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Yesterday I had the great honor and privilege of taking a Workshop from one of the living legends and superstars of the Art Jewelry world, Harold O’Connor.  I am still blown away.  I suspect that what I experienced yesterday will have a powerful influence on me and my work for years to come.  It’s not very often that one has the good fortune of being able to take a workshop from someone with the incredible artistic talents like Harold, who is known internationally and classically trained as an art jeweler.  Remember the importance of investing in yourself!  This was an incredibly valuable learning experience for me.  I don’t really think I could put a price tag on it.

The top photograph shows two of the pieces I did yesterday.  I’ll share a few more of my pieces in this post.  In this workshop, Harold showed us his technique for reticulating silver.  It involves a process of bringing the fine silver up to the metal’s surface and in the final stage, you apply heat to create these patterns.  The metal starts to fold on itself.  Sometimes you get peaks, other times valleys and sometimes a real surprise!  What I found captivating was the metal starts to take a shape and then you can coax it with the flame to try and guide it in the pattern and shapes you want to generate outward from the initial formation.  If you’d like a more technical explanation of what reticulation is, follow this link to Ganoksin’s site.  Of course, as with all things, practice …  practice …. practice.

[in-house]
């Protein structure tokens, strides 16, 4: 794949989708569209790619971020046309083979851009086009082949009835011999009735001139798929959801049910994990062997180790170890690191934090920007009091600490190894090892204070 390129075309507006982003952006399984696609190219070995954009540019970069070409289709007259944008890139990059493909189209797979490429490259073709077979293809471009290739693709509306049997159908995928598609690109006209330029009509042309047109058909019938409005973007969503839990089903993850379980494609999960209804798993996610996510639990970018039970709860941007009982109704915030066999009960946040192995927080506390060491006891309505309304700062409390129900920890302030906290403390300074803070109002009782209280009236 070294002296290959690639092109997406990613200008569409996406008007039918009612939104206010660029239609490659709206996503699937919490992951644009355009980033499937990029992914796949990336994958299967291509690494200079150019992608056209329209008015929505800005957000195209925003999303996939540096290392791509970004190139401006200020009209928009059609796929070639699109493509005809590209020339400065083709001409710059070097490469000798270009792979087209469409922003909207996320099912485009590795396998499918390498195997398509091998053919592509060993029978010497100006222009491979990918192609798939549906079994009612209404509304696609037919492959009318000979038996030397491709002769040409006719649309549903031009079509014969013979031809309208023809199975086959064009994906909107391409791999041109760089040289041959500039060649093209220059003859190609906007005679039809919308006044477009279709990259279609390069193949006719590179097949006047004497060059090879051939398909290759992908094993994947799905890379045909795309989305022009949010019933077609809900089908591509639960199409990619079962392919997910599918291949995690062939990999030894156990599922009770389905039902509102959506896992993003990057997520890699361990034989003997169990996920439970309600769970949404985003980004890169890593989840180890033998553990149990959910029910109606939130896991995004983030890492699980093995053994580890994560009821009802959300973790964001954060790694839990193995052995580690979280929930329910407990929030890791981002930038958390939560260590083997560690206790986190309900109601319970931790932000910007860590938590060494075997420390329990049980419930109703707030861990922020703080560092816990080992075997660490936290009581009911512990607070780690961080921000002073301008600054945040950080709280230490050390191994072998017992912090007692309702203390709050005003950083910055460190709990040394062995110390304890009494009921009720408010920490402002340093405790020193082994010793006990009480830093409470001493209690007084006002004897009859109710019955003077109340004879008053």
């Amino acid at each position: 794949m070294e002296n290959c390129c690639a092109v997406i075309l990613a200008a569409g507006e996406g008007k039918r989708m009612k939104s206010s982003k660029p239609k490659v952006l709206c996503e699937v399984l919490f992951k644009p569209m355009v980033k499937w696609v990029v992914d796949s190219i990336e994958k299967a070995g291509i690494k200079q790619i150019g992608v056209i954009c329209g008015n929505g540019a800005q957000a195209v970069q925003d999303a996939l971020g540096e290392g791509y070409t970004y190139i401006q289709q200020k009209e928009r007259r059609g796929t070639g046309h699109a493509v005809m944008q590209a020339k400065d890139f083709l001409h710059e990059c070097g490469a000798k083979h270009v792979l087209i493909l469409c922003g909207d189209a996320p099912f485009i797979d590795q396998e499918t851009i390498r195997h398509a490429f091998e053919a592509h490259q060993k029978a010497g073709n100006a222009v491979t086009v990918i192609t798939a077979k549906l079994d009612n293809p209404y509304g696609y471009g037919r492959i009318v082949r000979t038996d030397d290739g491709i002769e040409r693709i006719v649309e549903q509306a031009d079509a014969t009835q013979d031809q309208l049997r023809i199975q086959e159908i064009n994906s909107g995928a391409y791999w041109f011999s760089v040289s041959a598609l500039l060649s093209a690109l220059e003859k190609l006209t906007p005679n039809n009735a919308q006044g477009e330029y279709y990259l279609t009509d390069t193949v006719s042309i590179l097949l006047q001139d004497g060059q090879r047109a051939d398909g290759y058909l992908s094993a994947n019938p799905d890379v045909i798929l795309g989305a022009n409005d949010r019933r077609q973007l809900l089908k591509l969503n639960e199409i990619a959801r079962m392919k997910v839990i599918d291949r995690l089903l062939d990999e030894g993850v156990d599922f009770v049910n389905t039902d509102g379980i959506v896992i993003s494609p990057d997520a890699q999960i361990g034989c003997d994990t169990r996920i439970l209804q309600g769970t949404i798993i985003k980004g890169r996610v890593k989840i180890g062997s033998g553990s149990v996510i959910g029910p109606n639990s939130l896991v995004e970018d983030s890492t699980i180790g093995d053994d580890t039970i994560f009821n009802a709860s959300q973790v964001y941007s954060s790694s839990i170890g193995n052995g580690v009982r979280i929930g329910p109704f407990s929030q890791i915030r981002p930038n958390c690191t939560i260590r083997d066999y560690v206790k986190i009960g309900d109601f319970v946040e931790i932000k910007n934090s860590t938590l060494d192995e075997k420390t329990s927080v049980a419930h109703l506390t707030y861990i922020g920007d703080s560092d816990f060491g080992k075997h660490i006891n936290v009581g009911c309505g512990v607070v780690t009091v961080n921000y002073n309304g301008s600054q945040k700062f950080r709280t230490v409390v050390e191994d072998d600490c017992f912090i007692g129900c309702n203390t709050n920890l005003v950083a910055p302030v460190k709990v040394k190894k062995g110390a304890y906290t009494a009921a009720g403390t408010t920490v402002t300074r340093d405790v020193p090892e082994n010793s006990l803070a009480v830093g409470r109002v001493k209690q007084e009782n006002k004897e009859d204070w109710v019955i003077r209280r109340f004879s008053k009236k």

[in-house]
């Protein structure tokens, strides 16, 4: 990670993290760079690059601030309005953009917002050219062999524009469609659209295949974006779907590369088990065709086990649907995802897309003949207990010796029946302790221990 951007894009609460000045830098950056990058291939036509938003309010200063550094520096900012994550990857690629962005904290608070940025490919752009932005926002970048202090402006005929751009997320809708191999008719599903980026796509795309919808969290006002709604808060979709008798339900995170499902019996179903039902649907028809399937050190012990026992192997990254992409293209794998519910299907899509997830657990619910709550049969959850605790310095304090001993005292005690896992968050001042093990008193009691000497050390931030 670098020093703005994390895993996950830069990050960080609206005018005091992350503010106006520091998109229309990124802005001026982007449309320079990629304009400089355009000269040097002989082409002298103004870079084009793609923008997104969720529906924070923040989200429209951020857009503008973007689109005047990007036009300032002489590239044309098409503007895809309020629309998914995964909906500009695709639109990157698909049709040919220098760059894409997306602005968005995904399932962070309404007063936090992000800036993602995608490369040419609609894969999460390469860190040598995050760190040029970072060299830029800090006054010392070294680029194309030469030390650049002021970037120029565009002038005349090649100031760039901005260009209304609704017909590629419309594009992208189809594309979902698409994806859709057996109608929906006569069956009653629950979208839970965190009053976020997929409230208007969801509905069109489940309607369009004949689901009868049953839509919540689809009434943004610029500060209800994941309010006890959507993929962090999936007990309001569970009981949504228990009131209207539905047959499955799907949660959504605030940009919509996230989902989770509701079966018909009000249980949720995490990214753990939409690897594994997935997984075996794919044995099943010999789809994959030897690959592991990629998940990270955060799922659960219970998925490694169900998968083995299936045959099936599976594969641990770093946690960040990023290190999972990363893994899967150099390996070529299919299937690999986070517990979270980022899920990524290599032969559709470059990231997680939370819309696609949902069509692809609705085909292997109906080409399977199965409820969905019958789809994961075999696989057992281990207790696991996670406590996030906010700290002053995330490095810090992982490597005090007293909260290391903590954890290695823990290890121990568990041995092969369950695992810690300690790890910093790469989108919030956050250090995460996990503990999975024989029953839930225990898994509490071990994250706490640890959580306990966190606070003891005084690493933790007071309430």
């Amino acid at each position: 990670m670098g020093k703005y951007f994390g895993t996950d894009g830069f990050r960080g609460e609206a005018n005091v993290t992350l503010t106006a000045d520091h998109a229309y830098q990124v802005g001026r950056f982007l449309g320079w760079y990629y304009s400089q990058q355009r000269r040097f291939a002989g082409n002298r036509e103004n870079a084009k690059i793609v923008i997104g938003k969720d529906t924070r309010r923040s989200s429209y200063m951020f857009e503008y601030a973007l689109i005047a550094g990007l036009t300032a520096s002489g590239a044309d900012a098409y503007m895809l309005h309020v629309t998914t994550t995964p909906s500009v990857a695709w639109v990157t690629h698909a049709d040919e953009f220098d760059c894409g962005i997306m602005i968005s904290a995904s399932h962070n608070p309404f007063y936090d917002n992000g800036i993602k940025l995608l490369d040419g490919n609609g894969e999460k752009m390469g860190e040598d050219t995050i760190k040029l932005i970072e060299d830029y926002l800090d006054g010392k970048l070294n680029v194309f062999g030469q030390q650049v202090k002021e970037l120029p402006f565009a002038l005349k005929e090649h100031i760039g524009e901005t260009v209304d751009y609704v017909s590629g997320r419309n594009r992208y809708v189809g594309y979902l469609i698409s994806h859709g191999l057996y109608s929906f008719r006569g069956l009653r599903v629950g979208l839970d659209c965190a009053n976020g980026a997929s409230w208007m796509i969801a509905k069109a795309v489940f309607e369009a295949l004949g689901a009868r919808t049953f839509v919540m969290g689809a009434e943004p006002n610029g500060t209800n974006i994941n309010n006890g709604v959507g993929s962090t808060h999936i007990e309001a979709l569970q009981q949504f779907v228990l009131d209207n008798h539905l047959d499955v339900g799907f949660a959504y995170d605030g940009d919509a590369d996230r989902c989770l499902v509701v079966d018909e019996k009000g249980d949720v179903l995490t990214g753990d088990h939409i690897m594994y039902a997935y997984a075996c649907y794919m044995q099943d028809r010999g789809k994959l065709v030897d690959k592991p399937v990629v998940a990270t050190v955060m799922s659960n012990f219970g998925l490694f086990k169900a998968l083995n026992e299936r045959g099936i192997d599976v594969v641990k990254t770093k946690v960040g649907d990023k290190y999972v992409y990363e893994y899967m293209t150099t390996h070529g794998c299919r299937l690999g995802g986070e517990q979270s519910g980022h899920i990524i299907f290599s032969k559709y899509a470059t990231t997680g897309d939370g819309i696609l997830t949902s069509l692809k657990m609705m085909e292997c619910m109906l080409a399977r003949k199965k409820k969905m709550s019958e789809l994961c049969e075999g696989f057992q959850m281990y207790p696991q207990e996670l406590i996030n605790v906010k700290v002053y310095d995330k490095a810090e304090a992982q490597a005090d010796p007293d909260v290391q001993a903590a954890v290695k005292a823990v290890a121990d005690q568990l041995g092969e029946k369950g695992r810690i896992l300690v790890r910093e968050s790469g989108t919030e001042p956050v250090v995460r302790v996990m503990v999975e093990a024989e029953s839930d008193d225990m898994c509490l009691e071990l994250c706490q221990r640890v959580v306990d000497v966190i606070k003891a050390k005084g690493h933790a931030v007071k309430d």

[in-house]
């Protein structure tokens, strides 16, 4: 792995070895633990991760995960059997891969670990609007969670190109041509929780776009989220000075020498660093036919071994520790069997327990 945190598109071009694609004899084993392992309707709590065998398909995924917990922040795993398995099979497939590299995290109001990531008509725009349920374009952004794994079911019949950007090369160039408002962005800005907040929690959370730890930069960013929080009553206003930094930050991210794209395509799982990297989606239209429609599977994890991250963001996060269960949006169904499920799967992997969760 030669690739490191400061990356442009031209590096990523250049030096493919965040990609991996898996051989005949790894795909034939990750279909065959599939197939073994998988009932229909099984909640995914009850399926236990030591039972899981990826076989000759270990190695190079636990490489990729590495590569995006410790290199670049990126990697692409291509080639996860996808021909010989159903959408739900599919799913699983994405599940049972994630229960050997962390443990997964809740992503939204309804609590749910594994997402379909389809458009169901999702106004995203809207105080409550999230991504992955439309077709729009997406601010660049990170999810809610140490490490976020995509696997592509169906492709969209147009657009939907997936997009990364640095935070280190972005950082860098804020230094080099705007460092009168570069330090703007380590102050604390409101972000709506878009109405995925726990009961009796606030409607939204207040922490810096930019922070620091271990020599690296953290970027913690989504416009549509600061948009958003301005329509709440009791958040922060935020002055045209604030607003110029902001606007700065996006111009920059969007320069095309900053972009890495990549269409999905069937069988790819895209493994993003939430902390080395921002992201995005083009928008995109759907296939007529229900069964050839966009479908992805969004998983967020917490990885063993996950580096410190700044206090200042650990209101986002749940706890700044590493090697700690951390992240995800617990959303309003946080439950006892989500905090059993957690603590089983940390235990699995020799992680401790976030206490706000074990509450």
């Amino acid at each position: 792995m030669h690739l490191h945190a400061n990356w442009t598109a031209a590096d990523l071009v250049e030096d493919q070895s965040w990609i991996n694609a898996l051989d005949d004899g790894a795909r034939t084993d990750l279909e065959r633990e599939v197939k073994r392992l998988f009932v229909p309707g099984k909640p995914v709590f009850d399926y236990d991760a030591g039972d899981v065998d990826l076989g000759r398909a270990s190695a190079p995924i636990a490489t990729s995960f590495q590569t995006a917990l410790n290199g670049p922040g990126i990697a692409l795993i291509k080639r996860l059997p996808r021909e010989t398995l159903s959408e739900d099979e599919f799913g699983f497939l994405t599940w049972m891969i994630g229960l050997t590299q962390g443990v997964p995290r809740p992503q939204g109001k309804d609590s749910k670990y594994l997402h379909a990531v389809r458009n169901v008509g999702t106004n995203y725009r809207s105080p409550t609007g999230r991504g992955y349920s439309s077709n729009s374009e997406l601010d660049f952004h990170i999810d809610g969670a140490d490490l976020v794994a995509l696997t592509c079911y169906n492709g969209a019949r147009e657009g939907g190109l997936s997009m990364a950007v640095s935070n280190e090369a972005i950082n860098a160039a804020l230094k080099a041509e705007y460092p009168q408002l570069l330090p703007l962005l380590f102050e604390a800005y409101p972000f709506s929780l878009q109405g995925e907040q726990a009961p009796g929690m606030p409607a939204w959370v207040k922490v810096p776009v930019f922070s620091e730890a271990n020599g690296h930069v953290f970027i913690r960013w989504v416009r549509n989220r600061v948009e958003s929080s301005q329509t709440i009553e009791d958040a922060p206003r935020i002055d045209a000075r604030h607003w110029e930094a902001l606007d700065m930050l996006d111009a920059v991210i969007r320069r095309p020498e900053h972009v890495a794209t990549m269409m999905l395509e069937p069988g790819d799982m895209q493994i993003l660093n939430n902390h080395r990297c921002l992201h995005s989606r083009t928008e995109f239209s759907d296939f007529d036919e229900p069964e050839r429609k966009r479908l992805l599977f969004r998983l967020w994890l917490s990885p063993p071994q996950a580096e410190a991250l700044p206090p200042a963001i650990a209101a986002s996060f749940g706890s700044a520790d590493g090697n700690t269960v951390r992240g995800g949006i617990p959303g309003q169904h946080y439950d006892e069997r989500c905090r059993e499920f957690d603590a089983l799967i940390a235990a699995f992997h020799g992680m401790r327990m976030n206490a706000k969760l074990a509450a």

Harold is a master at this.  Of course, he is a master jeweler and craftsman.  He makes guiding metal with heat to take form and shape look easy.  My first attempts were not so good, but the later pieces really turned out nice.  As Lexi would say the true mark of a master teacher is to make the process look effortless.  Harold did that.  Now he’s inspired me and created a hunger to do this technique well. The class was able to witness his talents in motion.  He would take a piece of metal, begin heating it and shapes would begin to form.  One of his started to look like a moon crater to me.  Once the shape started, he just worked it to create the direction he saw the metal was going to move.  It was like watching Michelangelo create the Sistine Chapel only with metal!  I was blown away.

The workshop took place at Coyote Creek Studio Arts in Fairplay, Colorado.  My good friend and mentor, Lexi Erickson, was able to put this together.  Thank you Lexi!!!!  Harold is her dear friend and mentor.  It was a true joy to watch the two of them interact.

A few more of mine.  In this picture, the one on the left really started to form a great peak.

This started out as a flat piece and then I used some tools to create even more of a 3-D effect.  I find this soooooo cool.

Right now I have no idea what I will make with these.  I do know they will be going into my new works.  Some I may just frame in some fashion and let them speak for themselves.  Others I may use sections of and incorporate as an accent in a piece.  It’s exciting.  I’m looking forward to adding more reticulation into my work.